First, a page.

||With seven different establishments, more than 2,500 beds and over 10,000 staff, the University Hospital Center (CHU) at Strasbourg is one of the largest in France. CHU has three main missions: providing care for most pathologies, teaching and training the paramedical professions with eight training institutes and finally, biomedical research conducted in its clinical investigation center. Bull is CHU’s partner when it comes to its IT infrastructures.
In what way is the openness - or ‘liberation’ of your information systems vital to CHU?
One of the challenges facing us today in our healthcare system - and it’s an economic challenge as well - is how to share medical data of individual patients between all the health professionals and specialists involved in their ongoing care. The objective is to provide better patient care, while being able to respond faster, and having extremely rapid access to specialists in the event of any given illness.
For us in the IT Directorate, this involves moving from a Hospital Information System, which is focused around the hospital, to a Health Information System centered on the patient. Our systems in the future will no longer be separate entities, but will have to open up to the various partners involved throughout the healthcare profession, such as the patient’s GP, and to all the other establishments involved in providing patient care, each of which managing its own medical records. Here in France the Single Electronic Patient Record project (known as DMP or Dossier Médical Personnel) is built largely around this notion of openness.
The IS will be open to the entire health network, including specialist networks such as those dealing with cancer or diabetes for example, and will enable remote diagnosis by specialists for given pathologies. We are also setting up video-conferencing systems to enable specialists to analyze and discuss difficult cases collaboratively. This is particularly important in the field of prenatal medicine, where it is already in use. The added value patients gain from this kind of approach is obvious: speed, better diagnosis and better care.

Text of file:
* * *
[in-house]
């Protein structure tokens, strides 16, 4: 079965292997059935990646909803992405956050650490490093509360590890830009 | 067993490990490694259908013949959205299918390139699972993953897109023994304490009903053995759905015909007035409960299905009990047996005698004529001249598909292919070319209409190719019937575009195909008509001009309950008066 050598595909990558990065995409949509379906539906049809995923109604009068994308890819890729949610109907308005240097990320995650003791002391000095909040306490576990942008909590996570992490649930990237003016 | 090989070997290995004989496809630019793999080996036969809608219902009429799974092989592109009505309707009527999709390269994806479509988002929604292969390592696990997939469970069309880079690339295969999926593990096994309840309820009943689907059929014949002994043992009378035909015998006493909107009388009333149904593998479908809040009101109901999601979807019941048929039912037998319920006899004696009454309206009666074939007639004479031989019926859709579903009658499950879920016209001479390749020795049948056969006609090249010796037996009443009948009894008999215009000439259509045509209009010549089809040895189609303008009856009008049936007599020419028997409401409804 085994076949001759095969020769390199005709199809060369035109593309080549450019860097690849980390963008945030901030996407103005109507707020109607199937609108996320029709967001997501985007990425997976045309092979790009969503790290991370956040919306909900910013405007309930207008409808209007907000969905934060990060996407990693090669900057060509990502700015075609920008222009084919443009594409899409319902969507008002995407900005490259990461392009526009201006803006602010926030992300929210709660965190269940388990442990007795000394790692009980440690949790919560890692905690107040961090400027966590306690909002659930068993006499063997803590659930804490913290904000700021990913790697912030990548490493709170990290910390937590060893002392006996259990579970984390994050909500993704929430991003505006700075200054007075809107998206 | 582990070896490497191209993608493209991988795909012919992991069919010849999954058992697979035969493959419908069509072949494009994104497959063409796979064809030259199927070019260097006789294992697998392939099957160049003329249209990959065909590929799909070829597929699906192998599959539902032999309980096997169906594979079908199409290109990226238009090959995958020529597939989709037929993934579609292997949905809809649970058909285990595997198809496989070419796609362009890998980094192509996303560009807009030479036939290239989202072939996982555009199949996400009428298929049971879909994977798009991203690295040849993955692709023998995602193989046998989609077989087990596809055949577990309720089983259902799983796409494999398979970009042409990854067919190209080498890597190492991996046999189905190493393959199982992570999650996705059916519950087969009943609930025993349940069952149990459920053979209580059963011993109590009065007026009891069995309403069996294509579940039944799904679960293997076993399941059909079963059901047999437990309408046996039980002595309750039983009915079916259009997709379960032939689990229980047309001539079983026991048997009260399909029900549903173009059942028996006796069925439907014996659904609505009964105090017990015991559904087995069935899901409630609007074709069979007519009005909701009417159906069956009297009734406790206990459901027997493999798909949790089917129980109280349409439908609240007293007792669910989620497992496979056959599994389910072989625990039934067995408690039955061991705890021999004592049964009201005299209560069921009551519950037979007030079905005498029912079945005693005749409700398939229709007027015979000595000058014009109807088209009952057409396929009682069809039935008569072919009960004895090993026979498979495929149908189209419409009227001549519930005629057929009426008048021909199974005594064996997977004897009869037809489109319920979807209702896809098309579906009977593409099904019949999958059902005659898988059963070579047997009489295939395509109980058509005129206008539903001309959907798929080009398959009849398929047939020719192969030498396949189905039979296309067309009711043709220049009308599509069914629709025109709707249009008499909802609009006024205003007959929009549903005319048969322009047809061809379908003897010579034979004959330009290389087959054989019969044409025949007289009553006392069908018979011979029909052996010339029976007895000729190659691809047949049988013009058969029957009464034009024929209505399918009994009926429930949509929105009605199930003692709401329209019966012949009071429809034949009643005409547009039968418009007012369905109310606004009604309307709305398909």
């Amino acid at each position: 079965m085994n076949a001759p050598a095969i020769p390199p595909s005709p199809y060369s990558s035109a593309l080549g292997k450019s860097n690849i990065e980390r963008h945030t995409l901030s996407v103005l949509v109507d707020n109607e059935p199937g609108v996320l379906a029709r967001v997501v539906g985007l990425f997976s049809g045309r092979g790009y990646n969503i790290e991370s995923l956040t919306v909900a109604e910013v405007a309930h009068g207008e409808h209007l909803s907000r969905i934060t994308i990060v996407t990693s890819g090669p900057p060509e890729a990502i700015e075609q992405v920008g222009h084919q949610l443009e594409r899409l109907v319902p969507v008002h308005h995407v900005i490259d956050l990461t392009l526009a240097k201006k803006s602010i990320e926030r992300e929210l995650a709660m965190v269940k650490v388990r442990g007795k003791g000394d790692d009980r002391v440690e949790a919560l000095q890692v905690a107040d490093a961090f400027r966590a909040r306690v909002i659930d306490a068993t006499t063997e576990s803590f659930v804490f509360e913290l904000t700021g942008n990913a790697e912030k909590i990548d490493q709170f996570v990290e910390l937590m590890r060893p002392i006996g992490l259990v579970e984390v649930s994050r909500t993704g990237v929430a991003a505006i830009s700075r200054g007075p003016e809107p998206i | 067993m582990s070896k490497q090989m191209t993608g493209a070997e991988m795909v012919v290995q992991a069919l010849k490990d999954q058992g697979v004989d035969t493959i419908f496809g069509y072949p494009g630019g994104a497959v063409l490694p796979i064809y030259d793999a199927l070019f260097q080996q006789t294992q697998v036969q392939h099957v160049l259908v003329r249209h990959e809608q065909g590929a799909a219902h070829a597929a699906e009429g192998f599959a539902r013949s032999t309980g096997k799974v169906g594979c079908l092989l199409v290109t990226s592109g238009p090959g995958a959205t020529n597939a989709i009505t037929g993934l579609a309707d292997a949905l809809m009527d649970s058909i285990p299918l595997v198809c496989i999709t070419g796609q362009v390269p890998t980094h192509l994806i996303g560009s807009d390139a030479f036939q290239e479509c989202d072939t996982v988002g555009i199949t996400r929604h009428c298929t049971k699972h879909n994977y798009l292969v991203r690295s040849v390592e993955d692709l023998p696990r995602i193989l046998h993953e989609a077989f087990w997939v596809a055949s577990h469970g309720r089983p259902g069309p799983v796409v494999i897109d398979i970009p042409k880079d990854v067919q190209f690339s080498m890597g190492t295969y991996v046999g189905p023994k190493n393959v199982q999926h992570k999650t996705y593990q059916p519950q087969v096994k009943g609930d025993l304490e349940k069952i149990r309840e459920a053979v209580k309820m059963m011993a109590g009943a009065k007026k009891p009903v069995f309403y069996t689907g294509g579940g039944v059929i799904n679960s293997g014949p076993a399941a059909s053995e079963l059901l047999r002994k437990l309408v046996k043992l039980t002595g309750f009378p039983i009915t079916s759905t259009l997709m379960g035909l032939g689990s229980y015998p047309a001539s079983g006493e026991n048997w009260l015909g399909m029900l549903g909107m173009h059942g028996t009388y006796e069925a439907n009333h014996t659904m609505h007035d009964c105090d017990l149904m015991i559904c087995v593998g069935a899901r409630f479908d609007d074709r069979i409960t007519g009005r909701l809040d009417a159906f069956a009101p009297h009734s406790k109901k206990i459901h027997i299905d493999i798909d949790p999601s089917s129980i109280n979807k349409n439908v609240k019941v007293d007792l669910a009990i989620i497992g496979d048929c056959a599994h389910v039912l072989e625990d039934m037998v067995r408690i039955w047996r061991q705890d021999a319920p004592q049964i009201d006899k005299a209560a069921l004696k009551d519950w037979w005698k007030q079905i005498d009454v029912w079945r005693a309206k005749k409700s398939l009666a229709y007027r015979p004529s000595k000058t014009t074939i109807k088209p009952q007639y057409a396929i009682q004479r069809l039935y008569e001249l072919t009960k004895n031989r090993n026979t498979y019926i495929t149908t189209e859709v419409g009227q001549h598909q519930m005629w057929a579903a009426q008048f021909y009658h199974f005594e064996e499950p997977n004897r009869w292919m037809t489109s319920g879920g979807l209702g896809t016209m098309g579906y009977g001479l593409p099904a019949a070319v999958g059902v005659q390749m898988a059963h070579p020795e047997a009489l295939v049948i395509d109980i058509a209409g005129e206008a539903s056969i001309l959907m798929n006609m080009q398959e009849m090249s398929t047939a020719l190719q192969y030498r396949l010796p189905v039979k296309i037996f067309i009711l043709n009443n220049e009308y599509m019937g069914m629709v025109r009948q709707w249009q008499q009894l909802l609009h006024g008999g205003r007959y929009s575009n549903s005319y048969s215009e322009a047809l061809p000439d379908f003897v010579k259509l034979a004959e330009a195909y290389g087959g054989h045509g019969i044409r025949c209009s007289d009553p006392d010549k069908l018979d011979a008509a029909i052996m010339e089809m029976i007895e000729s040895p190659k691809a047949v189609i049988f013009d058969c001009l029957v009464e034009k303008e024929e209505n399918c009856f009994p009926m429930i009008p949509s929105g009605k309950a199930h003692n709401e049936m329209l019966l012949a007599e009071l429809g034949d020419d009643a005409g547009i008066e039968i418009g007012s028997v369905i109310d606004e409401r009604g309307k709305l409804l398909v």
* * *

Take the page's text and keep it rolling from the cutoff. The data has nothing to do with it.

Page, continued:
One project we have successfully implemented, for example, enables us to send the surgeon’s letter and accompanying report directly to the patient’s general practitioner if the patient has given his consent to the hospital.
What are your priorities when it comes to opening up your IS?
Security is key to open information systems. We are dealing with very sensitive personal medical data, and we need to implement the necessary security strategies: strong identification, encryption and traceability.
Another priority is to adopt industry standards for data exchange and presentation, to facilitate communication between information systems generally, as well as between the IS and medical equipment (imaging systems, automated laboratory equipments).
Finally, as soon as you start exchanging data there is the issue of uniquely identifying each patient, with each care provider currently operating its own system. The unique patient identifier is not yet resolved at a national level, so we need to start putting in place the mechanisms necessary to start that harmonization process.
What best practices might be deployed to achieve this transformation?
Because it’s so critical when it comes to the quality of healthcare, if you want information systems to be more open, all the players involved have to adopt an extremely rigorous and professional approach and to use the same tools.
In France, we have a national body whose mission it is to modernize hospital information systems – known as the GMSIH – that is helping us implement good practices in the areas we have just been talking about. In particular, the GMSIH produces guidelines for every layer of the infrastructure needed to facilitate interoperability between systems (patient identifier, IS security, directory updates...).
Between the vision and operational constraints, how are you managing this transition?
It’s clear that this requires huge amounts of awareness raising, information gathering and support if we are to achieve a veritable cultural revolution in the rather idiosyncratic world of healthcare. Inside the CHU, we have launched awareness campaigns and training programs to support the changes.
To sum up, I would say that opening up information systems is a major stake for health professionals. Our challenge is to achieve the change under the best conditions when it comes to IT security and support. Therefore, as Chairman of CUBE, I consider Bull’s positioning, with its campaign focused on ”Liberating IT” to be absolutely relevant.